ST. LOUIS - Bob Plager likes to joke that back in his playing days, he was "No. 5 in your program, but No. 1 in your heart."
And to him, that's all it is - just a joke, a subtle way to remind you that he wore the Blue Note once and was awfully proud to do it. But for everyone who hears that wisecrack - and trust us, he's told it to plenty of people - they know that he's actually onto something quite profound. In fact, joke or not, there may not be a truer statement ever made, because you won't find one person in the Blues organization - past or present - that is more beloved or endearing than good ol' No. 5.
That's why Thursday night was one for the ages, a moment 50 years in the making. Before the Blues battled the Toronto Maple Leafs at Scottrade Center, Plager's No. 5 was raised to the rafters in its rightful place alongside his brother Barclay's No. 8, Al MacInnis' No. 2, Brett Hull's No. 16, Bernie Federko's No. 24 and so on.
Plager didn't earn his way up there with gaudy stats or championships - although he did win one as the head coach of the Blues' minor league team back in 1991 - instead he did it with a relentless passion and long-term commitment to the Blues. In fact, many would say he's become the very heart and soul of the franchise, epitomizing what it means to be a Blue.
"He's everything. He's a tremendous person," said former Blue Keith Tkachuk. "You cannot help but smile every time you see him, because he always has a different story for you. He goes out of his way for you no matter who you are - a great player, an average player or a guy that put on the Blue Note for two games - he treats everybody the same. You need people like that around the rink and around the community. Everybody loves Bobby and that's for a reason."
Video: Plager's banner raised to rafters
"He still has a wealth of knowledge, a lot of wisdom, to this day about what it takes to win," added MacInnis. "I know the game has changed a lot, but there's still a lot of things that have to be part of a team to win, and that's playing together and playing for each other, and he has a lot of knowledge and stories to pass down about that. Even when I came in here as a player on a visiting team, there was one thing you knew and that was you were in for a hard day's work (playing the Blues). You never came to play the St. Louis Blues where it was going to be an easy day, and Bobby was a huge part of that culture."
For 50 years, Plager has given everything he has to the organization. He joined the club as a 21-year-old in an expansion draft trade with the New York Rangers in 1967 and became an instant fan-favorite thanks to his tenacious style of defense and his famous hip checks. He played 10 seasons in St. Louis, racking up 615 regular season games, 141 points and 762 penalty minutes.
He retired from the League after the 1977-78 season, but retirement wouldn't mean lazy days at home or lying on a beach somewhere. Since hanging up the skates, he has since held many positions with the organization, including head coach, vice president, director of professional scouting and director of player development. Today, he works in the Blues' Community Relations department, serving as an ambassador in the community not just for the Blues, but for St. Louis, the NHL and the game of hockey in general.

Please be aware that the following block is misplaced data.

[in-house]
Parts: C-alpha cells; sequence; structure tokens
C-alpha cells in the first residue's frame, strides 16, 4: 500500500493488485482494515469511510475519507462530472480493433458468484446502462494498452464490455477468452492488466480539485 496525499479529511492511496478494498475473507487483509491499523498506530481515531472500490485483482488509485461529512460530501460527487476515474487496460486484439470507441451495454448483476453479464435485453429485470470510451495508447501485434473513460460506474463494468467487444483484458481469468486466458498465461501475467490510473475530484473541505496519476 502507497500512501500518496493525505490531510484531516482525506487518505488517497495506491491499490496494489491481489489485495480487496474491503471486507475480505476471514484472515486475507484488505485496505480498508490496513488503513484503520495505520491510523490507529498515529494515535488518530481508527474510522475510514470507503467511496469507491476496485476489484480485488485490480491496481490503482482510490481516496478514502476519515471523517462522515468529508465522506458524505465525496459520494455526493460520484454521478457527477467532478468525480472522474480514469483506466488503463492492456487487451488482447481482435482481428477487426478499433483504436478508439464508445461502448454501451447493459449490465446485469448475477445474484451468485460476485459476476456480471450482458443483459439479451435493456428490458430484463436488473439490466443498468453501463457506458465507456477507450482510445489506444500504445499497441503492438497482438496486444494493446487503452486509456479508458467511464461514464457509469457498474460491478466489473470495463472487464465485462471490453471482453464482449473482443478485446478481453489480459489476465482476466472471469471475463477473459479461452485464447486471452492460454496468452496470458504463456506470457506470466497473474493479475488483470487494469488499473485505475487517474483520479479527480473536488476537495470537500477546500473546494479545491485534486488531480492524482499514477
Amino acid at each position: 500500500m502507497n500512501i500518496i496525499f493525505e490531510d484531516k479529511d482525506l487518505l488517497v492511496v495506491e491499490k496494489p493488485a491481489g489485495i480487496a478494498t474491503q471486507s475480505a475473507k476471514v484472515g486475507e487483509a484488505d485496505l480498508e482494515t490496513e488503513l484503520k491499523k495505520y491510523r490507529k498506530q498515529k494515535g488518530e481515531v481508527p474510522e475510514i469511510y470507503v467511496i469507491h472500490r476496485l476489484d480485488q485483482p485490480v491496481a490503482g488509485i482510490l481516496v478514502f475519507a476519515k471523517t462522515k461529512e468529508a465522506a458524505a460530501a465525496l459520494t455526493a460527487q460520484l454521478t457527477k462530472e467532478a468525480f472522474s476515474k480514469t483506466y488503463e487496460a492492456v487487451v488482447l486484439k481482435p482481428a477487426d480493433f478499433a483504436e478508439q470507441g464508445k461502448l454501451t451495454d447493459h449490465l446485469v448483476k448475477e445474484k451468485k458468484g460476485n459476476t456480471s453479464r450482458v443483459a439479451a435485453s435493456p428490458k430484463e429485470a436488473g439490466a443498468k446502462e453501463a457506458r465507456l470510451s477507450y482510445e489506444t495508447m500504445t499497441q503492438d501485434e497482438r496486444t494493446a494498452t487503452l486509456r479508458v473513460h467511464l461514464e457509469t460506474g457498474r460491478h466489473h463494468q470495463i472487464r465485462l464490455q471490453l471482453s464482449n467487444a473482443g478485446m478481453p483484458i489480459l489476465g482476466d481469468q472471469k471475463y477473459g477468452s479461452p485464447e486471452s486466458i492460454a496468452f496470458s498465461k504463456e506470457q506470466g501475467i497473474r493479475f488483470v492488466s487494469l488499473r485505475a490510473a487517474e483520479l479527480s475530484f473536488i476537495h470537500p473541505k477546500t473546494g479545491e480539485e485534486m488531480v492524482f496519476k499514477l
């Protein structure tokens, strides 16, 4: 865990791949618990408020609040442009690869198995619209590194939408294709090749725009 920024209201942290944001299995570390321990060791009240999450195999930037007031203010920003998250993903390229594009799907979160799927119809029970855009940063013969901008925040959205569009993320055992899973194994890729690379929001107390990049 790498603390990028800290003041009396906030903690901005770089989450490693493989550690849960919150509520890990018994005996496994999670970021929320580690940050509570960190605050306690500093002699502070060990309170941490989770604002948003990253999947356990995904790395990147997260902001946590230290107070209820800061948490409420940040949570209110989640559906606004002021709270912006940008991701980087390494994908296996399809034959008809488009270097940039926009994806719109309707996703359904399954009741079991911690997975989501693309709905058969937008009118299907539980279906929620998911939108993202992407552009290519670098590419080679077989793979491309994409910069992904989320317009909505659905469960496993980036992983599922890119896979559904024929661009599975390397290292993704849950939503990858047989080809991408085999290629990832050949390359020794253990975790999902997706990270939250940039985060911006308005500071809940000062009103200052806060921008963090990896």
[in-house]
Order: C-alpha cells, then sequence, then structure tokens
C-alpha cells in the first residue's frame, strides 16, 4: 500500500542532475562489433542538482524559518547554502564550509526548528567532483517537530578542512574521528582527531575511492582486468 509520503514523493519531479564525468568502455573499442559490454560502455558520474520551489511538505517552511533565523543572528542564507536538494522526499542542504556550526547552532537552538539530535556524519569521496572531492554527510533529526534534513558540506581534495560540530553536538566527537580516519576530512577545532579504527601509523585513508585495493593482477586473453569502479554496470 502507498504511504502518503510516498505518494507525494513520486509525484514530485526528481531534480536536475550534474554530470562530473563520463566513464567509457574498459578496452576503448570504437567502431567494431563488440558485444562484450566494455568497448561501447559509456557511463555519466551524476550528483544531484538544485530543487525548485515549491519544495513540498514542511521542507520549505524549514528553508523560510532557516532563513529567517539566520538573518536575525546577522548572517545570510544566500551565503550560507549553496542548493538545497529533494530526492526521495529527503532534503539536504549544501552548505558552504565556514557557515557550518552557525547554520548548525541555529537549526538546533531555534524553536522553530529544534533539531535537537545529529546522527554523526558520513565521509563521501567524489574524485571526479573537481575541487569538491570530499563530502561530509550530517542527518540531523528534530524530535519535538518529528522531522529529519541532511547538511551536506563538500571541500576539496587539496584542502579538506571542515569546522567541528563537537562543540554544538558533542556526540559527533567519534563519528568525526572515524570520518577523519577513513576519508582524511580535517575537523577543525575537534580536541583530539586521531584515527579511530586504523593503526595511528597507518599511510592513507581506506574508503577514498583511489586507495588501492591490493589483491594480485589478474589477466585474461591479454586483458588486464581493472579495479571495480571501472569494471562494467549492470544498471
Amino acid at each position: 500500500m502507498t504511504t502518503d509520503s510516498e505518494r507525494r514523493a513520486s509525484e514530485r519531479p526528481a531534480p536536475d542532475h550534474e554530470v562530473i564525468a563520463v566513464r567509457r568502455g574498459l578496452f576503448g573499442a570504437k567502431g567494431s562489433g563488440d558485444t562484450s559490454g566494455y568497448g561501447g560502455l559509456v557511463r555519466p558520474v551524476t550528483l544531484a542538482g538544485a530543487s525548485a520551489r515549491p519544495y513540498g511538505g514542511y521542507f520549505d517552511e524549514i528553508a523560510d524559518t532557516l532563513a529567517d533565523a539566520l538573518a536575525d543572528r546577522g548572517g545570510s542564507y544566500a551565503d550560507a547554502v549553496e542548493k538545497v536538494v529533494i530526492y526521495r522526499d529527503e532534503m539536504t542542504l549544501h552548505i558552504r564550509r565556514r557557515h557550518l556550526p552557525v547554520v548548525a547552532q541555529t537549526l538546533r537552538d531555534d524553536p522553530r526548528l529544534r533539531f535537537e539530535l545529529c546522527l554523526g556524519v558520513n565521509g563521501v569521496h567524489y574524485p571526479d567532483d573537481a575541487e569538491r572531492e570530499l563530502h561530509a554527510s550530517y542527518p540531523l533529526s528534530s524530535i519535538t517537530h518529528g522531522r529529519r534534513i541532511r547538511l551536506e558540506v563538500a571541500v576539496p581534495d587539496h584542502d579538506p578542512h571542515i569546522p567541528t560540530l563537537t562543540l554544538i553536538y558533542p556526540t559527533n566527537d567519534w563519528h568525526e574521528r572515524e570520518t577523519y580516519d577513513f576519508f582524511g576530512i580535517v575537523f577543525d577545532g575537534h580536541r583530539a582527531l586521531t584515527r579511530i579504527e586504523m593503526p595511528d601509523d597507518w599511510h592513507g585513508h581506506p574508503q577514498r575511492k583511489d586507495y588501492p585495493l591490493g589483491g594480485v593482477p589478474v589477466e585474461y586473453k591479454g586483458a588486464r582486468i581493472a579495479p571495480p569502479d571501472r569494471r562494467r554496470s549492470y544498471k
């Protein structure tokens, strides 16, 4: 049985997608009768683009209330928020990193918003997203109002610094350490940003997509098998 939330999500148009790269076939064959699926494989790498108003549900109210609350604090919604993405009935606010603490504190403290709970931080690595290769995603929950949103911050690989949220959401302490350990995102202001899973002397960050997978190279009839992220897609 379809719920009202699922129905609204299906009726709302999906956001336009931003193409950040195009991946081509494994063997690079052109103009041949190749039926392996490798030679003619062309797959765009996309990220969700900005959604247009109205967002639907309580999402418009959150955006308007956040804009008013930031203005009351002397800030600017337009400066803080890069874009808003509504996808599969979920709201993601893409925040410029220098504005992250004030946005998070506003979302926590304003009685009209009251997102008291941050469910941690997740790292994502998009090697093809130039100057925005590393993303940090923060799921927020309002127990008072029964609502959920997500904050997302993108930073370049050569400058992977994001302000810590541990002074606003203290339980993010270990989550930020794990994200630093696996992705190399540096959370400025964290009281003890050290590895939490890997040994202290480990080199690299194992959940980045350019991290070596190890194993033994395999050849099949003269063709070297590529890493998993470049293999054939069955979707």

"Bobby and his brothers and guys like Jimmy Roberts really built the Blues' name in St. Louis," said former Blue Barret Jackman, who will be the last player to wear No. 5 in St. Louis. "Getting to know Bobby over the years, he's got time for everybody. No matter what the organization asks him to do (he's there) and really, they don't have to ask him to do anything. He's at every event and he's got a pen in his pocket ready to sign an autograph whenever asked, or pose for pictures, or sit down with current players and tell them about the history and make sure they're comfortable wearing the Blue Note.
"He's been a great friend and one of the godfathers of Blues hockey."
Video: Plager's jersey retirement speech
For half a century, Plager has helped create an unbreakable bond between the Blues and the St. Louis community. To this day, as Jackman said, he remains a role model for current players coming up through the ranks by showing them what it means to be a Blue.
"Being from Canada, it was my dream to play one game in the NHL," Plager told the entire organization back in October, just minutes after Blues Chairman Tom Stillman told him his No. 5 would be retired. "When you get to play one (game), maybe two, (then you want) maybe a year or three. I'm very blessed to have played in St. Louis. And after 50 years to still be here, I'm very fortunate, very lucky."
With the jersey retirement, Plager received the highest honor a team can give one of its former players, and it's well-deserved. His No. 5 is the seventh jersey to be retired by the Blues and the 123rd among the NHL's 30 teams. Bob and Barclay Plager join only one other pair of brothers to have their jerseys retired by the same team: Maurice "The Rocket" and Henri Richard of the Montreal Canadiens.
Now, the Blues legend has another saying to use, one that rings familiar but is altered a bit: "No. 5 in your program, No. 1 in your heart and forever in the rafters."
And that's exactly where it belongs.